Grant Effectiveness and Impact
All of the communities that opted into the canal blocking supported it, primarily as a fire prevention strategy after the fires in 2015. Each of the grant recipients had to adapt their canal blocking approach to community needs. Accommodations and compromises about the siting, height, and design of canal barriers ultimately produced designs that satisfied community needs. In the case of two out of three grants, community members were employed in the construction of the canal barriers.
Revegetation was concentrated in two sites. However, because the cost of revegetation is high, and there is urgency to protect against catastrophic fire and GHG emissions via rewetting, it would have been more effective to direct money spent on revegetation to rewetting, and depend on the natural plant growth process (i.e. natural plant succession) in the near term. Planting economically desirable tree species does not address the most urgent need of fire prevention.
All grantees made use of the landscape/lifescape analysis in planning livelihood approaches. The analysis is a participatory assessment which seeks to understand how social structures and social context affect the livelihoods of communities and, in turn, how these factors shape the use of natural resources and the potential to manage them well within a particular landscape. One grantee indicated that it will continue to use this tool through its long-term commitment to the grant area (with other sources of financial support), and thus has more opportunity to mainstream the use of the landscape planning tools and maps developed through the GP Project.
Given the short time span and limited data on dam performance, it is not possible to determine the long-term outcomes. It may take several years for the treatment areas to reach their full potential for peatland restoration; meanwhile, they are still at risk of fire, especially those that used a partial rewetting approach.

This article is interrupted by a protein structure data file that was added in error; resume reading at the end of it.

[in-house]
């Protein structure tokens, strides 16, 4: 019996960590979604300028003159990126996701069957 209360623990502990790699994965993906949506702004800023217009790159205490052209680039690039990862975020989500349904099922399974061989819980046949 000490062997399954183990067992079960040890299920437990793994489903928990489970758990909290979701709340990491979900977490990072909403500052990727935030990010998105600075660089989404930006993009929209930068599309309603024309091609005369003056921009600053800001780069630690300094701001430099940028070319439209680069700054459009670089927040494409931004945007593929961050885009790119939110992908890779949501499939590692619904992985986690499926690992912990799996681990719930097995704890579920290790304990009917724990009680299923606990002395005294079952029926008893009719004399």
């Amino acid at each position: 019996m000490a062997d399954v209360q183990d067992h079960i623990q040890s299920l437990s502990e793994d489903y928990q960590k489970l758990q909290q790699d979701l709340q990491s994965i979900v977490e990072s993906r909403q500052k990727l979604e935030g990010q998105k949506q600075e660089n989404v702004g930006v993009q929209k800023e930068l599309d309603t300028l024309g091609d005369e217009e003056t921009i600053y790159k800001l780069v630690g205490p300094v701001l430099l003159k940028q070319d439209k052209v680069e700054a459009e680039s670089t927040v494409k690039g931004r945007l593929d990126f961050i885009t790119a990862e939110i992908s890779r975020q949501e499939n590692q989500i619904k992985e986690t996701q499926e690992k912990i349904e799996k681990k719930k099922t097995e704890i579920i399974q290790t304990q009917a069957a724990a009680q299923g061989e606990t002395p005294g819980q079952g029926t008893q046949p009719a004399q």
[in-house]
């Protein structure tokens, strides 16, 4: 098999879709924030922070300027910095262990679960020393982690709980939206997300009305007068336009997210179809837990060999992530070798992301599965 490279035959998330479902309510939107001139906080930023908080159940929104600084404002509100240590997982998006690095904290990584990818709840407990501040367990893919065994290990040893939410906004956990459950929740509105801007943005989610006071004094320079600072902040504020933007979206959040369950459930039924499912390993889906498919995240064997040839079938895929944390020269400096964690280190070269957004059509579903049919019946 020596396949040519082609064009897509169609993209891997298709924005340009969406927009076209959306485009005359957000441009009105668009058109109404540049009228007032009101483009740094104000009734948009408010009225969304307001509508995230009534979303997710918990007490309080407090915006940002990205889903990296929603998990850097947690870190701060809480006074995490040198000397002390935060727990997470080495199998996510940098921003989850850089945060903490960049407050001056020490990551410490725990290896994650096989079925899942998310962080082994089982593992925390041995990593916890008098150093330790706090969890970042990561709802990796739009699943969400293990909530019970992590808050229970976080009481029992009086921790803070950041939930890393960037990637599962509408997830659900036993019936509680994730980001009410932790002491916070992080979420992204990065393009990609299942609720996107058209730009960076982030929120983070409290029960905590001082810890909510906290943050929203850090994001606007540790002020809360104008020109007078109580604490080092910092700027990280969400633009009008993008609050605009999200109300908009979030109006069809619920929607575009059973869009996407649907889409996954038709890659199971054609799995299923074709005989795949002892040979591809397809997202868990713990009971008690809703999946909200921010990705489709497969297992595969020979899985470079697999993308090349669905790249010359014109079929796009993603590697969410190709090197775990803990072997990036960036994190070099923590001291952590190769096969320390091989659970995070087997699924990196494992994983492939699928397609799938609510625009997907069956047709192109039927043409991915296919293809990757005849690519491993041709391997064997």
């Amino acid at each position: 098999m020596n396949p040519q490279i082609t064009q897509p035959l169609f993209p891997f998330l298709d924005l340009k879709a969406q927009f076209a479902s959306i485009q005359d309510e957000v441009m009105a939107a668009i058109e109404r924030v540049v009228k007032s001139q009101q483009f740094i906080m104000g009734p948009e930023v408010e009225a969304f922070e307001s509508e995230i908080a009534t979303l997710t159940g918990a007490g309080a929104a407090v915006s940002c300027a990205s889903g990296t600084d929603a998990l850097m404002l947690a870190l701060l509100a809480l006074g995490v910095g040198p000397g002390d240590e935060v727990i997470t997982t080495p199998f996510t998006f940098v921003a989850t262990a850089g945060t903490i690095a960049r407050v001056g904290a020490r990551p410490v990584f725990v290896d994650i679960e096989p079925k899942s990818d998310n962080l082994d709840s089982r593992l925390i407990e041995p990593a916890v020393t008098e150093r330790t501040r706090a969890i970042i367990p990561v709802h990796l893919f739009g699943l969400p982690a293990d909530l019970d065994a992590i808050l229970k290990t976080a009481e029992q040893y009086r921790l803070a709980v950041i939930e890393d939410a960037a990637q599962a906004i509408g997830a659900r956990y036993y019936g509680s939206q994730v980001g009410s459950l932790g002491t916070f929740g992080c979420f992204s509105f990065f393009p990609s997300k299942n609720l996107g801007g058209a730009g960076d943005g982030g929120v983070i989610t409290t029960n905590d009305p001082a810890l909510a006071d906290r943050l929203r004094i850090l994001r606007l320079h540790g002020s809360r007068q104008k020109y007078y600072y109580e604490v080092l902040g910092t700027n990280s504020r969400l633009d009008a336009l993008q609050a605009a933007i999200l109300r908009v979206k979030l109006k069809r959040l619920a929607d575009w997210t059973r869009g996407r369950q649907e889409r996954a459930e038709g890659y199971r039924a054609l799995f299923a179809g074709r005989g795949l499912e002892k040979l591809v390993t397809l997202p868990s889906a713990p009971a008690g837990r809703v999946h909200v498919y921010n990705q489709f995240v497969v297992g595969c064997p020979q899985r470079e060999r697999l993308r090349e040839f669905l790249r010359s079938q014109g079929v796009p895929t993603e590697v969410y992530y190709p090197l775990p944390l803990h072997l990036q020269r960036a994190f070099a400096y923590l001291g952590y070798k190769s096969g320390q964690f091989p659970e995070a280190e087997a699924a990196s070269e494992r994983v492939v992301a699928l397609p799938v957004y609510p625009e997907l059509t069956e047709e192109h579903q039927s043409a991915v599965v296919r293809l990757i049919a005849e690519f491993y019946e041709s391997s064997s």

There is no evidence that sustainability had been addressed. BRG, which was established in 2016, is nominally responsible for maintaining the dams once built, but BRG’s future is uncertain due to its limited mandate. Although the dams have been built as proposed and are functional one year after construction, specific resources to support the maintenance of investments could not be identified.
Economic Rate of Return
- 20 – 24%
MCC Original Estimate
- 1.5 – 24%
When planning investments in a compact with a developing country, MCC considers a 10% economic rate of return (ERR) as the threshold to yield sufficient returns for that country’s citizens. The ex-ante grant ERRs were calculated by MCA-Indonesia economists and reviewed by MCC. The range of the original ERRs for the three grants are: 23.83 percent, 20.74 percent, and 19.96 percent. Their respective evaluation-based ERRs are: 8.63 percent, 1.51 percent, and 24.20 percent. Both the ex-ante and the evaluation-based ERRs look at the entire grant, not just the peatland components.
A government partnership is critical early in development to ensure there is mutual understanding for the project to enable post-compact sustainability.
Grant facilities should ensure that a database of grant documentation and contact information exists in a form that is navigable by an independent evaluator to facilitate evaluation.
This mixed-methods ex-post performance evaluation took place one year after the Indonesia Compact closed. The evaluation reviewed the implementation, compliance, and effectiveness of the grants after the close of the GP Project. The exposure period for the completed peatland grants is roughly one year.
This evaluation used both primary and secondary data. Primary data collection occurred in June 2018 and from May to June 2019, which included:
- 37 key informant interviews with MCA-I staff, MCC staff, grantees, village leaders, community beneficiaries, and local and national Government of Indonesia representatives.
- Eight focus group discussions with over 75 individuals from beneficiary communities.
- Observations at three completed grant sites in the Jambi province to examine the grant activities.
Secondary data included satellite remote sensing data to examine the grant areas and project documentation such as grant proposals, grant deliverables, feasibility studies, and MCA-I and compact documents.